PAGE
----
(also nonabelian homological algebra)
group cohomology, nonabelian group cohomology, Lie group cohomology
cohomology with constant coefficients / with a local system of coefficients
differential cohomology
Let $\mathcal{A}$ be an abelian category and write $Ch_\bullet(\mathcal{A})$ for its category of chain complexes. Under forming chain homology
in some (any) fixed degree, a homotopy fiber sequence in $Ch_\bullet(\mathcal{A})$ is sent to a long exact sequence in $\mathcal{A}$. This is the homology long exact sequence.
Often this is considered specifically for the case that the fiber sequence in $Ch_\bullet(\mathcal{A})$ is that induced from a short exact sequence in $\mathcal{A}$. In this case the further map (that which makes the sequence “long”) is called the connecting homomorphism.
(…)
For the moment see still at fiber sequence, for instance the section long exact sequence in cohomology there.
We discuss the relation of homology long exact sequences to homotopy cofiber sequences of chain complexes. Technical details corresponding to the following survey are at mapping cone in the section Mapping cone – Homology exact sequences and fiber sequences.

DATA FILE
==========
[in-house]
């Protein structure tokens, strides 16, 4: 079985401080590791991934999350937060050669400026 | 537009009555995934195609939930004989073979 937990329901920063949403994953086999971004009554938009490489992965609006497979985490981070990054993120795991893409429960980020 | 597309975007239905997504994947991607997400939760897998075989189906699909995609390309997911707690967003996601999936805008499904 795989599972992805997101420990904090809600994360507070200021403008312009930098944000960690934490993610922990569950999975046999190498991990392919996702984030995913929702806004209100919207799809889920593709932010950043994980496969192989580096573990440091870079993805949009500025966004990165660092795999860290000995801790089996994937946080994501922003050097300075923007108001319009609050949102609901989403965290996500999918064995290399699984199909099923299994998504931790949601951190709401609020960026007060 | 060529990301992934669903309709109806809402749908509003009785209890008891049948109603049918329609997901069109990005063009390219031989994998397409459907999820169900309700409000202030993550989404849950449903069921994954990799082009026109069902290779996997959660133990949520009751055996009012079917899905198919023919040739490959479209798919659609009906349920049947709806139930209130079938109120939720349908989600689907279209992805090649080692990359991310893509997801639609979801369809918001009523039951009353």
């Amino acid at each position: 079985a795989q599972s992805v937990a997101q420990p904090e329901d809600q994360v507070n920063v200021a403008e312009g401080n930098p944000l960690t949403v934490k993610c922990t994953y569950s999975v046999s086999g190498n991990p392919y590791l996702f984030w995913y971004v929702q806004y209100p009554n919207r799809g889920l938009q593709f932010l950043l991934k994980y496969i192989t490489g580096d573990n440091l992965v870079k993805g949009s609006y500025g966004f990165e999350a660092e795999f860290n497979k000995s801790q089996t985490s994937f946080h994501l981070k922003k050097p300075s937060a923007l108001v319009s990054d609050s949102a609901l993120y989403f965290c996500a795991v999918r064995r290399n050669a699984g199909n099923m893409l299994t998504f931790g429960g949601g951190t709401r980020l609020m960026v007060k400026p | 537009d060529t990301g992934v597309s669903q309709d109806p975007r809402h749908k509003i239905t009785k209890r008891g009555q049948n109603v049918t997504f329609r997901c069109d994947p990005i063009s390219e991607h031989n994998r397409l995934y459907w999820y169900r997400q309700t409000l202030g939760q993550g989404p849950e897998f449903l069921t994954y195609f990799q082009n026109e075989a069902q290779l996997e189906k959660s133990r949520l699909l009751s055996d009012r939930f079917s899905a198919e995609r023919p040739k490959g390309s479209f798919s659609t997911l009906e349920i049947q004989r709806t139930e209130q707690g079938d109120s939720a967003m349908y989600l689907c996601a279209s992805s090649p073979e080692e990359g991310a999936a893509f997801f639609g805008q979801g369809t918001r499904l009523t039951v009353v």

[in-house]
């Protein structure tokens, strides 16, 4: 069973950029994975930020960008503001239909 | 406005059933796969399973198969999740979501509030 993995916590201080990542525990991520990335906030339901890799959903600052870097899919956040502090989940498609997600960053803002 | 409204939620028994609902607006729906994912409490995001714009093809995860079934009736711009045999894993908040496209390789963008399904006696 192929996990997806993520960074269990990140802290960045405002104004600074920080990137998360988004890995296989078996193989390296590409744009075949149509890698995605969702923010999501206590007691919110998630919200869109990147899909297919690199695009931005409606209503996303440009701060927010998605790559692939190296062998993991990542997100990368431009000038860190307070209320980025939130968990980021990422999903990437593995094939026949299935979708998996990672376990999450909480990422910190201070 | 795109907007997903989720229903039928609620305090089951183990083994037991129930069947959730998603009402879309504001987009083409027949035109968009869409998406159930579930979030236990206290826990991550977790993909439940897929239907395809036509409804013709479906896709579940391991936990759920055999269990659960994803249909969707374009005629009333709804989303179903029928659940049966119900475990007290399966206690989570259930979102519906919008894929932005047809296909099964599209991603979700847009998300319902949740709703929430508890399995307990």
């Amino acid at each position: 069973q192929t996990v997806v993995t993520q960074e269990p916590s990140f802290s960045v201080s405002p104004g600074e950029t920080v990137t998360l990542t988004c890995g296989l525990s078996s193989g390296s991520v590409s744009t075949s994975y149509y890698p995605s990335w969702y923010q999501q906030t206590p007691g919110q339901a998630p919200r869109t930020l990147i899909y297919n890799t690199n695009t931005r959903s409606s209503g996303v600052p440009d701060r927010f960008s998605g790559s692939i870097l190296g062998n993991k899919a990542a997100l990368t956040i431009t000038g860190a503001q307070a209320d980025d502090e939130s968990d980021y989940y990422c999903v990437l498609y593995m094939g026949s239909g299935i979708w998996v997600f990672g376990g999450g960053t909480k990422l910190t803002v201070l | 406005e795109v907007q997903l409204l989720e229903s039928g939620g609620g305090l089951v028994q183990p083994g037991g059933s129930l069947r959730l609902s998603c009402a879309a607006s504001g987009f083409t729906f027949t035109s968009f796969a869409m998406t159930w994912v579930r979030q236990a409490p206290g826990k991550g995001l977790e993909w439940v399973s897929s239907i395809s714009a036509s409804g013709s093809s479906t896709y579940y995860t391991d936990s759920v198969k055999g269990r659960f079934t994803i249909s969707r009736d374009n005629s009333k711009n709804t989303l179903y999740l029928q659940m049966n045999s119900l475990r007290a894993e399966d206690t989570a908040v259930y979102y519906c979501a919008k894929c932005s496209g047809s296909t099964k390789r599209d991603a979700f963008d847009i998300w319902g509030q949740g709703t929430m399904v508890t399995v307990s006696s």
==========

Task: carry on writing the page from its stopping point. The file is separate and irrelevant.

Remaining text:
$\,$
While the notion of a short exact sequence of chain complexes is very useful for computations, it does not have invariant meaning if one considers chain complexes as objects in (abelian) homotopy theory, where one takes into account chain homotopies between chain maps and takes equivalence of chain complexes not to be given by isomorphism, but by quasi-isomorphism.
For if a chain map $A_\bullet \to B_\bullet$ is the degreewise kernel of a chain map $B_\bullet \to C_\bullet$, then if $\hat A_\bullet \stackrel{\simeq}{\to} A_\bullet$ is a quasi-isomorphism (for instance a projective resolution of $A_\bullet$) then of course the composite chain map $\hat A_\bullet \to B_\bullet$ is in general far from being the degreewise kernel of $C_\bullet$. Hence the notion of degreewise kernels of chain maps and hence that of short exact sequences is not meaningful in the homotopy theory of chain complexes in $\mathcal{A}$ (for instance: not in the derived category of $\mathcal{A}$).